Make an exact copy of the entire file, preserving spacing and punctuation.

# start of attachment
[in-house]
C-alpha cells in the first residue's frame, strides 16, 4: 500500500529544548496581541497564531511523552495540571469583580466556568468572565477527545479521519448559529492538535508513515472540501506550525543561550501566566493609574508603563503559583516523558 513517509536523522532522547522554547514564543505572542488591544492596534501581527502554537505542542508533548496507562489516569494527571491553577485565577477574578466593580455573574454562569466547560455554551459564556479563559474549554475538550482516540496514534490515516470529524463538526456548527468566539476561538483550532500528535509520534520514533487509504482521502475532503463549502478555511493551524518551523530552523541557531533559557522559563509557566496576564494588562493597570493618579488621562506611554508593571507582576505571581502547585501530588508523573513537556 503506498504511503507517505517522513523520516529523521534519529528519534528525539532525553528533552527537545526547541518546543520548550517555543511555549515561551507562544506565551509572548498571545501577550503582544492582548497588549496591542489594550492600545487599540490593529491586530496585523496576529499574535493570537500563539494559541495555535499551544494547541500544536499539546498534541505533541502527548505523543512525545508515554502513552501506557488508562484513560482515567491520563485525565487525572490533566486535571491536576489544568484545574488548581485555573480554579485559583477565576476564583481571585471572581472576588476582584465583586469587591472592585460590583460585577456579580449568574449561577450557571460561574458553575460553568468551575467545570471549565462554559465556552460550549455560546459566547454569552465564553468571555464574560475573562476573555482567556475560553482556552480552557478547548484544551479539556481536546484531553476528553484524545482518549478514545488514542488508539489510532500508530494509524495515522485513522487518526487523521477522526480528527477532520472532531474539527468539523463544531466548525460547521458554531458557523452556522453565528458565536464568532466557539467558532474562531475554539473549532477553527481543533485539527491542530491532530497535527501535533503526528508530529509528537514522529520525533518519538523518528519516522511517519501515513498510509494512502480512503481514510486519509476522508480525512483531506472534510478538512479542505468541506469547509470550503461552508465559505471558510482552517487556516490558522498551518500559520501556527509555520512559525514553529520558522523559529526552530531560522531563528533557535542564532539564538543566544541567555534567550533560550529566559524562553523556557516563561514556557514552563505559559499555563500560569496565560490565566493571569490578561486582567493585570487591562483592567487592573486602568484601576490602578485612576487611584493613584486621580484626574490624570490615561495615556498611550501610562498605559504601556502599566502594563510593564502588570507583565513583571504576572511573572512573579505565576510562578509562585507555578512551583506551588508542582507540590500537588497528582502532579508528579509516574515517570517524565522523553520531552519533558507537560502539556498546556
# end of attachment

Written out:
[in-house]
C-alpha cells in the first residue's frame, strides 16, 4: 500500500529544548496581541497564531511523552495540571469583580466556568468572565477527545479521519448559529492538535508513515472540501506550525543561550501566566493609574508603563503559583516523558 513517509536523522532522547522554547514564543505572542488591544492596534501581527502554537505542542508533548496507562489516569494527571491553577485565577477574578466593580455573574454562569466547560455554551459564556479563559474549554475538550482516540496514534490515516470529524463538526456548527468566539476561538483550532500528535509520534520514533487509504482521502475532503463549502478555511493551524518551523530552523541557531533559557522559563509557566496576564494588562493597570493618579488621562506611554508593571507582576505571581502547585501530588508523573513537556 503506498504511503507517505517522513523520516529523521534519529528519534528525539532525553528533552527537545526547541518546543520548550517555543511555549515561551507562544506565551509572548498571545501577550503582544492582548497588549496591542489594550492600545487599540490593529491586530496585523496576529499574535493570537500563539494559541495555535499551544494547541500544536499539546498534541505533541502527548505523543512525545508515554502513552501506557488508562484513560482515567491520563485525565487525572490533566486535571491536576489544568484545574488548581485555573480554579485559583477565576476564583481571585471572581472576588476582584465583586469587591472592585460590583460585577456579580449568574449561577450557571460561574458553575460553568468551575467545570471549565462554559465556552460550549455560546459566547454569552465564553468571555464574560475573562476573555482567556475560553482556552480552557478547548484544551479539556481536546484531553476528553484524545482518549478514545488514542488508539489510532500508530494509524495515522485513522487518526487523521477522526480528527477532520472532531474539527468539523463544531466548525460547521458554531458557523452556522453565528458565536464568532466557539467558532474562531475554539473549532477553527481543533485539527491542530491532530497535527501535533503526528508530529509528537514522529520525533518519538523518528519516522511517519501515513498510509494512502480512503481514510486519509476522508480525512483531506472534510478538512479542505468541506469547509470550503461552508465559505471558510482552517487556516490558522498551518500559520501556527509555520512559525514553529520558522523559529526552530531560522531563528533557535542564532539564538543566544541567555534567550533560550529566559524562553523556557516563561514556557514552563505559559499555563500560569496565560490565566493571569490578561486582567493585570487591562483592567487592573486602568484601576490602578485612576487611584493613584486621580484626574490624570490615561495615556498611550501610562498605559504601556502599566502594563510593564502588570507583565513583571504576572511573572512573579505565576510562578509562585507555578512551583506551588508542582507540590500537588497528582502532579508528579509516574515517570517524565522523553520531552519533558507537560502539556498546556